Deployment

9 Lessons I’ve Learned About Deployment

People tend to say to you outside of the military community, “you knew what you were getting into.” I come from a family of military officers and military brats, but even I had no idea what I was getting myself into.

No matter how many stories were told over a holiday dinner, nothing could prepare me for falling in love with a Marine. People that can’t relate to deployment and say, “Suck it up buttercup, this is the life you chose”, I explain, “That’s like buying car insurance and knowing how to feel in an accident.”
While in no comparison to others in our community that have been through many more than I,  I wanted to share my experience thus far to bring hope and support to those of you about to experience your first or next deployment. I hope it can help so you will reach out.
Here are the lessons I have learned:

1. Calculate your time spent together

 My husband and I have been married over 4 years and in that time, he has deployed twice in 2 years. In addition to that, he has his “work-ups”, “going to the field,” and duty. Meaning, even when he was “here” – he wasn’t really here. We calculated it and we’ve spent about 2 years total together.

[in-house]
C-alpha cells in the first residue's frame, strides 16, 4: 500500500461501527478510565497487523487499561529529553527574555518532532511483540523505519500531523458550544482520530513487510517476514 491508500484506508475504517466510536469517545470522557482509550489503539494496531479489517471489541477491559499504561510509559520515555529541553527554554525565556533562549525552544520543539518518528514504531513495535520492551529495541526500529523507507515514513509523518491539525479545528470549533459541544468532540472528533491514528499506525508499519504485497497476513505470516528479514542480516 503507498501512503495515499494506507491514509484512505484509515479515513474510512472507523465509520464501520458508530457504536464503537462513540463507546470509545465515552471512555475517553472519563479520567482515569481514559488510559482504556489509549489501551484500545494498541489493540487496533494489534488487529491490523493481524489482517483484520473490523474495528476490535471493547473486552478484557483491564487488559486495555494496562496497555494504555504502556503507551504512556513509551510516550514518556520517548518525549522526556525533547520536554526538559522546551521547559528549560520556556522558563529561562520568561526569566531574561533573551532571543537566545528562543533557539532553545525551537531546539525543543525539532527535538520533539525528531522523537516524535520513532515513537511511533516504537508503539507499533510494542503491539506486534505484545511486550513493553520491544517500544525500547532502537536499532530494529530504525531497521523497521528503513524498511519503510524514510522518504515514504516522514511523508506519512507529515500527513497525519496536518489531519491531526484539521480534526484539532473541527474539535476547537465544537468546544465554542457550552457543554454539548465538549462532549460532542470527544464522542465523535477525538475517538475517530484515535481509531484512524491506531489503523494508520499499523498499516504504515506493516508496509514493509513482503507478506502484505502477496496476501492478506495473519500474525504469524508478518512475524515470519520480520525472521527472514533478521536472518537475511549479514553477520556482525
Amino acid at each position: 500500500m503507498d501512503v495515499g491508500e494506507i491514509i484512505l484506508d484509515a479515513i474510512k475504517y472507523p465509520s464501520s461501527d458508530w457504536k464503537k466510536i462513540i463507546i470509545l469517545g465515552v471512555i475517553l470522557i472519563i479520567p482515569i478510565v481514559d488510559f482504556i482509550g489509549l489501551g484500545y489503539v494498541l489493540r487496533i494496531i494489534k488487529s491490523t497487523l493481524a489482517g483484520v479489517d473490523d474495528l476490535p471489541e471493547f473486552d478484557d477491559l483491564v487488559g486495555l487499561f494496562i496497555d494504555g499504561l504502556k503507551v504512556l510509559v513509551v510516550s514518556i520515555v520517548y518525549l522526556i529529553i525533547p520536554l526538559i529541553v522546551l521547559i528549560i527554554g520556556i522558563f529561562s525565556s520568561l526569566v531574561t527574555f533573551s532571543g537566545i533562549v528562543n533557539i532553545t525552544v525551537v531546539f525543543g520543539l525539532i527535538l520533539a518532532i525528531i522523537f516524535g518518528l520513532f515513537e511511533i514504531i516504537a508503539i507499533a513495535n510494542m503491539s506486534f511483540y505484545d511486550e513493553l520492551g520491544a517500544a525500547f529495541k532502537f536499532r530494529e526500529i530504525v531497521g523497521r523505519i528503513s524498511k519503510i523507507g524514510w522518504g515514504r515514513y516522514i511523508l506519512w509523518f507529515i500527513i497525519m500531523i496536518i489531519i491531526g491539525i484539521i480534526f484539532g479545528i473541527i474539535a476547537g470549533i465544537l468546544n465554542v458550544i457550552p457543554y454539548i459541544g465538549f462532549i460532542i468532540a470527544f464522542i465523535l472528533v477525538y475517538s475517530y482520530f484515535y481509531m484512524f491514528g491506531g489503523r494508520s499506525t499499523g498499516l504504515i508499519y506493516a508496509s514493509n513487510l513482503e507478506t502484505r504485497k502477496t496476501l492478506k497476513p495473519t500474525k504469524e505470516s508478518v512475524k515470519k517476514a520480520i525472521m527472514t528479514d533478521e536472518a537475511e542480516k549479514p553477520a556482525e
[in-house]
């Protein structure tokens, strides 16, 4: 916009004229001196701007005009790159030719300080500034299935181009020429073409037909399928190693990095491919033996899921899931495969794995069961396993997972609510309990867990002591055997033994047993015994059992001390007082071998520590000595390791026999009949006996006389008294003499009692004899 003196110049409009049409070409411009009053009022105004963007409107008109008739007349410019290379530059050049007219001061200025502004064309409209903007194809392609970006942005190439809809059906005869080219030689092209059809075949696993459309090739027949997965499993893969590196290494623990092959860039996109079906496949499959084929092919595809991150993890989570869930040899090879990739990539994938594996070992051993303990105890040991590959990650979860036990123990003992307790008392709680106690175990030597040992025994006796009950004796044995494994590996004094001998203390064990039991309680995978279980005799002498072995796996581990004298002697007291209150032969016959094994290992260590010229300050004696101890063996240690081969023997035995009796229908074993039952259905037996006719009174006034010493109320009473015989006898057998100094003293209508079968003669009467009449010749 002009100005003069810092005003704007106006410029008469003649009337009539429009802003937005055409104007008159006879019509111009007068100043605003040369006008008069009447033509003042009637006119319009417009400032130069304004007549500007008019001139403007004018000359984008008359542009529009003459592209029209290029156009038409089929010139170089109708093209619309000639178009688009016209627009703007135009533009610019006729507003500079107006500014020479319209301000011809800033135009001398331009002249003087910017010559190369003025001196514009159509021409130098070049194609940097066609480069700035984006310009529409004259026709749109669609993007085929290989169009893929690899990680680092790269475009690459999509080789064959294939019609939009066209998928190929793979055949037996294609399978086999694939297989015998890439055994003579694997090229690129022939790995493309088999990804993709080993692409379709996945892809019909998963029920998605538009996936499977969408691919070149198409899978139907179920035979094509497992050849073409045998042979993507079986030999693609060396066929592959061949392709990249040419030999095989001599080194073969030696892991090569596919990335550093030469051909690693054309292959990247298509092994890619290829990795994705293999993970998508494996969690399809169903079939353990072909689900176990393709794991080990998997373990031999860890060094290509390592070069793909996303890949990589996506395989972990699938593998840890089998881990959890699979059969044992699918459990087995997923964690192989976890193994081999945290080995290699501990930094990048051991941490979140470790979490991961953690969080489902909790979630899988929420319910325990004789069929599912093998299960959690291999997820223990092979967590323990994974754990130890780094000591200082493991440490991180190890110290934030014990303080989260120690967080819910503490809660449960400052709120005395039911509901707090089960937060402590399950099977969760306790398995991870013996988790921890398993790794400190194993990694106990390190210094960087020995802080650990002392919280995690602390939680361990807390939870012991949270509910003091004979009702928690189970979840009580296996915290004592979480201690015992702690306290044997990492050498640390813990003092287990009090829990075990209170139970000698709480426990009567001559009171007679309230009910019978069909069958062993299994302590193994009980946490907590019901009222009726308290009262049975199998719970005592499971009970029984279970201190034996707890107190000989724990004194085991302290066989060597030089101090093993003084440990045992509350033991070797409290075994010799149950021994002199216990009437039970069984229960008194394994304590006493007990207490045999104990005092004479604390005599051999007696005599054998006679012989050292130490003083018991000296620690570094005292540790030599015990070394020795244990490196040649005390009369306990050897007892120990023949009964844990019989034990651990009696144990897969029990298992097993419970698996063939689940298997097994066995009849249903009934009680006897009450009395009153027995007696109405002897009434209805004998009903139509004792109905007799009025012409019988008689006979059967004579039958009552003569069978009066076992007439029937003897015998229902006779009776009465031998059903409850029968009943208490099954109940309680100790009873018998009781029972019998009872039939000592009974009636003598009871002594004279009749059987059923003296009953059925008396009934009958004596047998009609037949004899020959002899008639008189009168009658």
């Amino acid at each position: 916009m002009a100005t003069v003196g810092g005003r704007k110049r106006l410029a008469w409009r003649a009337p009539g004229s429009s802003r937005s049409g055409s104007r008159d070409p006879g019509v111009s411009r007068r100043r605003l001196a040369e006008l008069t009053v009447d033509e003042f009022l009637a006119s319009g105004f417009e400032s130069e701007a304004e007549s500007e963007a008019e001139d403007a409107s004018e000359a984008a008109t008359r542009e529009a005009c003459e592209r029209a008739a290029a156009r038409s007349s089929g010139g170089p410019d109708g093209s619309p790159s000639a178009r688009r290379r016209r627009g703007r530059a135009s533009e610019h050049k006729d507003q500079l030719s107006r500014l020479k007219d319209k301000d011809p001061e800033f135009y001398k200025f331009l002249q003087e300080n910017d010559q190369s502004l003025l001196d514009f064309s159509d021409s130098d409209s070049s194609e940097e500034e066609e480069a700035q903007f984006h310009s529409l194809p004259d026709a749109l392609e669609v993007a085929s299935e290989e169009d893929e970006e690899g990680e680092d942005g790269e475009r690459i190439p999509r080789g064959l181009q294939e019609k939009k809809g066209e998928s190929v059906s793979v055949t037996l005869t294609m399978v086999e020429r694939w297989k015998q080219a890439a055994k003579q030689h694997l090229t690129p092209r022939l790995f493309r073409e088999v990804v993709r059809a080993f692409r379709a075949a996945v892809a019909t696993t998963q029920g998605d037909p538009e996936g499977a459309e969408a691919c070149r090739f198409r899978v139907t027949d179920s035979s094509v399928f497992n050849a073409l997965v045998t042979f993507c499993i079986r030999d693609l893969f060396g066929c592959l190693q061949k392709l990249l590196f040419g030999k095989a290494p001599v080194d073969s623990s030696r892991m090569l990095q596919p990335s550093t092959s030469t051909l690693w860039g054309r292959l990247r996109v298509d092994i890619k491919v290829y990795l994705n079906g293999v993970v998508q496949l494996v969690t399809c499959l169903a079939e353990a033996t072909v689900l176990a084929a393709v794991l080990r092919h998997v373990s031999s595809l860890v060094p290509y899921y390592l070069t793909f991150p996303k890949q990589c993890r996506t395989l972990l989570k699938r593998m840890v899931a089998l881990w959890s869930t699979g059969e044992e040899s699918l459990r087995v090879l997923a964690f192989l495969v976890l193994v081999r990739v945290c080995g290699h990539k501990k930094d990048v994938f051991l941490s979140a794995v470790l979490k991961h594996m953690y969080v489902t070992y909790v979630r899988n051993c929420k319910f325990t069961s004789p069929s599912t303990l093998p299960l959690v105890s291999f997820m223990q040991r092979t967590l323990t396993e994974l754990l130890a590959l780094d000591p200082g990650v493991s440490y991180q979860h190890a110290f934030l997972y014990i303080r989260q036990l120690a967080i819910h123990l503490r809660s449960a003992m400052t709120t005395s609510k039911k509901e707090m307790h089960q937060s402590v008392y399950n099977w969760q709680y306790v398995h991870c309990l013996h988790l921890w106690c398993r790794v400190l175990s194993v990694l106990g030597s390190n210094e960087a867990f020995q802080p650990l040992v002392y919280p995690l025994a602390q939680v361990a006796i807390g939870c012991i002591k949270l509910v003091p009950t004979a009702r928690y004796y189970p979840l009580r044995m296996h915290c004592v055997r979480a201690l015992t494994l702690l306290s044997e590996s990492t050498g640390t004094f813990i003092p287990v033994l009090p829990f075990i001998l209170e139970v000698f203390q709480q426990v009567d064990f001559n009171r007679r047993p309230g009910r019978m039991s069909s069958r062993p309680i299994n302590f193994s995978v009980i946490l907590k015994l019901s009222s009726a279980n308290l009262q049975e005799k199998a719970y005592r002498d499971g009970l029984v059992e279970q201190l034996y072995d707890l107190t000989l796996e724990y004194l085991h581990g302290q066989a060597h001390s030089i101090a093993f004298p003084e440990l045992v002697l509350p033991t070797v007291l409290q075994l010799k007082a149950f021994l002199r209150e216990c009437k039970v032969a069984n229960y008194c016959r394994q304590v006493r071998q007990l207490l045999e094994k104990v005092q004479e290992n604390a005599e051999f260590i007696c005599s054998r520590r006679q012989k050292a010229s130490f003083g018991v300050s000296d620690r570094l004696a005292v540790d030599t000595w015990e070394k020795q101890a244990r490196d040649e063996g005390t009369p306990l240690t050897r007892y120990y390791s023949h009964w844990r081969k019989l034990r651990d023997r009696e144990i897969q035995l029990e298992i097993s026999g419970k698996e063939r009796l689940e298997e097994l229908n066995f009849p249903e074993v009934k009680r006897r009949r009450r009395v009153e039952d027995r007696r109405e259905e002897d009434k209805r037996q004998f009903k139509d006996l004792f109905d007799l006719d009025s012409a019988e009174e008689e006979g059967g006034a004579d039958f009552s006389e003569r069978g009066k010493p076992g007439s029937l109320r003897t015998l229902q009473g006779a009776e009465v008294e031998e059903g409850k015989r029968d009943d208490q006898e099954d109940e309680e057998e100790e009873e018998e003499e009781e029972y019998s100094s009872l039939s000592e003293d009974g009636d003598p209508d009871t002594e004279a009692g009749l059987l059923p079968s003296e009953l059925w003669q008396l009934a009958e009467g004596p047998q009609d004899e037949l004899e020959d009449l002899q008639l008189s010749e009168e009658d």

The day we checked in after a cross country PCS, he was pulled to the field for 2 weeks. Say what? At that moment, I realized how spoiled I was at our last base. Home every night, same schedule, and I dare say, even predictable.
I learned quickly, that our new fleet life was going to be something I could never have been prepared for.

2. Look on the bright side

I learned to be me again with the fact I was in love this time, not alone and single. It was such a comforting feeling of independence I had never expected. I had always been an independent business woman, but now tasked with more responsibility- and I embraced it.
I also learned to never expect … well anything. I now enjoy ‘fly by the seat of your pants’ challenges ie. moving, job change, husband home vs. away. I am not going to sit here and tell you anything is easy by any means, but the sooner you let go, the faster you can get back to you.
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